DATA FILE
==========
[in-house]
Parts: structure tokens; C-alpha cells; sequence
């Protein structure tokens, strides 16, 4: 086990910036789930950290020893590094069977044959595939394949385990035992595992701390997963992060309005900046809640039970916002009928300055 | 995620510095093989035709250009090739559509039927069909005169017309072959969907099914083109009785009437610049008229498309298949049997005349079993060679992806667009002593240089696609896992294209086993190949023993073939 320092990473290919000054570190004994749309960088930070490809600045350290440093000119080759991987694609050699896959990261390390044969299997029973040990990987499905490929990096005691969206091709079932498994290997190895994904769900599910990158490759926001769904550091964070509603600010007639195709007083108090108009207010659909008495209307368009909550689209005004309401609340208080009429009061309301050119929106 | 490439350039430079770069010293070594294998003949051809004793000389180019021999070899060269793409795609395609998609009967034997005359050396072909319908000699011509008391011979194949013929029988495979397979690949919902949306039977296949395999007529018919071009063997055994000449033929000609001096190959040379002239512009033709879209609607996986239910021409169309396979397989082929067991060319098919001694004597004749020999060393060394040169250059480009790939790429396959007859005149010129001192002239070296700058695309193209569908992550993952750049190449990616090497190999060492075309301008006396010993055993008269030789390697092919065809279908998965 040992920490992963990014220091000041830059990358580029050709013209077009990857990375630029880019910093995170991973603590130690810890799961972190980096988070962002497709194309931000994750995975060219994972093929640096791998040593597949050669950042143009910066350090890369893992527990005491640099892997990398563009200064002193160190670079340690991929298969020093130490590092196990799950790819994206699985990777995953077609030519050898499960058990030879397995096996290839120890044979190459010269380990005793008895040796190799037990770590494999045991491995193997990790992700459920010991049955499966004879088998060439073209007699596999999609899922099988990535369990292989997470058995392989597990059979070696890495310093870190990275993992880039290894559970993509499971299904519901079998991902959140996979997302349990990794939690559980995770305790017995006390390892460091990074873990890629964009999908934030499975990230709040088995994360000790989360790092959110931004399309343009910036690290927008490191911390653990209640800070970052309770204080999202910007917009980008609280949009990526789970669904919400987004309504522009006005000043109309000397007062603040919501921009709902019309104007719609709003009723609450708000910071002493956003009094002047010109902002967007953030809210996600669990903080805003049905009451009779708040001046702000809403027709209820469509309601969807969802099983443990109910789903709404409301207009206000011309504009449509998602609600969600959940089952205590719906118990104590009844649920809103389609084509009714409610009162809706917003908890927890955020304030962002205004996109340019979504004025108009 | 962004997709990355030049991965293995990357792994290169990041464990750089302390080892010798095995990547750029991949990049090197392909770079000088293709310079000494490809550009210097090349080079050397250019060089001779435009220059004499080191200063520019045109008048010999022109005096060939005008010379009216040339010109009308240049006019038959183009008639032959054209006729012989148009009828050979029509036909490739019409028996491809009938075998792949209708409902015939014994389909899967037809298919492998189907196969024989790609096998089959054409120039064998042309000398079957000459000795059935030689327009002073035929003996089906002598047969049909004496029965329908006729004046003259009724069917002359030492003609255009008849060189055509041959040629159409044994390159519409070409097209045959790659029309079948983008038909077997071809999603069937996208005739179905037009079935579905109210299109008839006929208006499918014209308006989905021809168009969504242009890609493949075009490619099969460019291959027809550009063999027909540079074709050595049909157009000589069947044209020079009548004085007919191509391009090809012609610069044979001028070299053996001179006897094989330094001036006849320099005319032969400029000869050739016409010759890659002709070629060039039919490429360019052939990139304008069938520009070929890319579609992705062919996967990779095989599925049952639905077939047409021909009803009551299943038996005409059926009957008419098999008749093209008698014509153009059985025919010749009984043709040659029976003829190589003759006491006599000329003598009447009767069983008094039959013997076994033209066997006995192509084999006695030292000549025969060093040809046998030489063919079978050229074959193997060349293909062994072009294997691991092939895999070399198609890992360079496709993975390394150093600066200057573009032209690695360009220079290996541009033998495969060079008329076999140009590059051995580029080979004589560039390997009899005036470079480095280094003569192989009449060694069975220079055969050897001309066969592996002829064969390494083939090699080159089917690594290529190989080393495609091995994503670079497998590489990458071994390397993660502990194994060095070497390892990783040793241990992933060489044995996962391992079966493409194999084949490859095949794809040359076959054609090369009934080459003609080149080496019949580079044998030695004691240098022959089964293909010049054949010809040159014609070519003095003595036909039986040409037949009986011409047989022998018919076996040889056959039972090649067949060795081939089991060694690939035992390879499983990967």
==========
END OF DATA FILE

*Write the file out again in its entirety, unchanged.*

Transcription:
[in-house]
Parts: structure tokens; C-alpha cells; sequence
């Protein structure tokens, strides 16, 4: 086990910036789930950290020893590094069977044959595939394949385990035992595992701390997963992060309005900046809640039970916002009928300055 | 995620510095093989035709250009090739559509039927069909005169017309072959969907099914083109009785009437610049008229498309298949049997005349079993060679992806667009002593240089696609896992294209086993190949023993073939 320092990473290919000054570190004994749309960088930070490809600045350290440093000119080759991987694609050699896959990261390390044969299997029973040990990987499905490929990096005691969206091709079932498994290997190895994904769900599910990158490759926001769904550091964070509603600010007639195709007083108090108009207010659909008495209307368009909550689209005004309401609340208080009429009061309301050119929106 | 490439350039430079770069010293070594294998003949051809004793000389180019021999070899060269793409795609395609998609009967034997005359050396072909319908000699011509008391011979194949013929029988495979397979690949919902949306039977296949395999007529018919071009063997055994000449033929000609001096190959040379002239512009033709879209609607996986239910021409169309396979397989082929067991060319098919001694004597004749020999060393060394040169250059480009790939790429396959007859005149010129001192002239070296700058695309193209569908992550993952750049190449990616090497190999060492075309301008006396010993055993008269030789390697092919065809279908998965 040992920490992963990014220091000041830059990358580029050709013209077009990857990375630029880019910093995170991973603590130690810890799961972190980096988070962002497709194309931000994750995975060219994972093929640096791998040593597949050669950042143009910066350090890369893992527990005491640099892997990398563009200064002193160190670079340690991929298969020093130490590092196990799950790819994206699985990777995953077609030519050898499960058990030879397995096996290839120890044979190459010269380990005793008895040796190799037990770590494999045991491995193997990790992700459920010991049955499966004879088998060439073209007699596999999609899922099988990535369990292989997470058995392989597990059979070696890495310093870190990275993992880039290894559970993509499971299904519901079998991902959140996979997302349990990794939690559980995770305790017995006390390892460091990074873990890629964009999908934030499975990230709040088995994360000790989360790092959110931004399309343009910036690290927008490191911390653990209640800070970052309770204080999202910007917009980008609280949009990526789970669904919400987004309504522009006005000043109309000397007062603040919501921009709902019309104007719609709003009723609450708000910071002493956003009094002047010109902002967007953030809210996600669990903080805003049905009451009779708040001046702000809403027709209820469509309601969807969802099983443990109910789903709404409301207009206000011309504009449509998602609600969600959940089952205590719906118990104590009844649920809103389609084509009714409610009162809706917003908890927890955020304030962002205004996109340019979504004025108009 | 962004997709990355030049991965293995990357792994290169990041464990750089302390080892010798095995990547750029991949990049090197392909770079000088293709310079000494490809550009210097090349080079050397250019060089001779435009220059004499080191200063520019045109008048010999022109005096060939005008010379009216040339010109009308240049006019038959183009008639032959054209006729012989148009009828050979029509036909490739019409028996491809009938075998792949209708409902015939014994389909899967037809298919492998189907196969024989790609096998089959054409120039064998042309000398079957000459000795059935030689327009002073035929003996089906002598047969049909004496029965329908006729004046003259009724069917002359030492003609255009008849060189055509041959040629159409044994390159519409070409097209045959790659029309079948983008038909077997071809999603069937996208005739179905037009079935579905109210299109008839006929208006499918014209308006989905021809168009969504242009890609493949075009490619099969460019291959027809550009063999027909540079074709050595049909157009000589069947044209020079009548004085007919191509391009090809012609610069044979001028070299053996001179006897094989330094001036006849320099005319032969400029000869050739016409010759890659002709070629060039039919490429360019052939990139304008069938520009070929890319579609992705062919996967990779095989599925049952639905077939047409021909009803009551299943038996005409059926009957008419098999008749093209008698014509153009059985025919010749009984043709040659029976003829190589003759006491006599000329003598009447009767069983008094039959013997076994033209066997006995192509084999006695030292000549025969060093040809046998030489063919079978050229074959193997060349293909062994072009294997691991092939895999070399198609890992360079496709993975390394150093600066200057573009032209690695360009220079290996541009033998495969060079008329076999140009590059051995580029080979004589560039390997009899005036470079480095280094003569192989009449060694069975220079055969050897001309066969592996002829064969390494083939090699080159089917690594290529190989080393495609091995994503670079497998590489990458071994390397993660502990194994060095070497390892990783040793241990992933060489044995996962391992079966493409194999084949490859095949794809040359076959054609090369009934080459003609080149080496019949580079044998030695004691240098022959089964293909010049054949010809040159014609070519003095003595036909039986040409037949009986011409047989022998018919076996040889056959039972090649067949060795081939089991060694690939035992390879499983990967």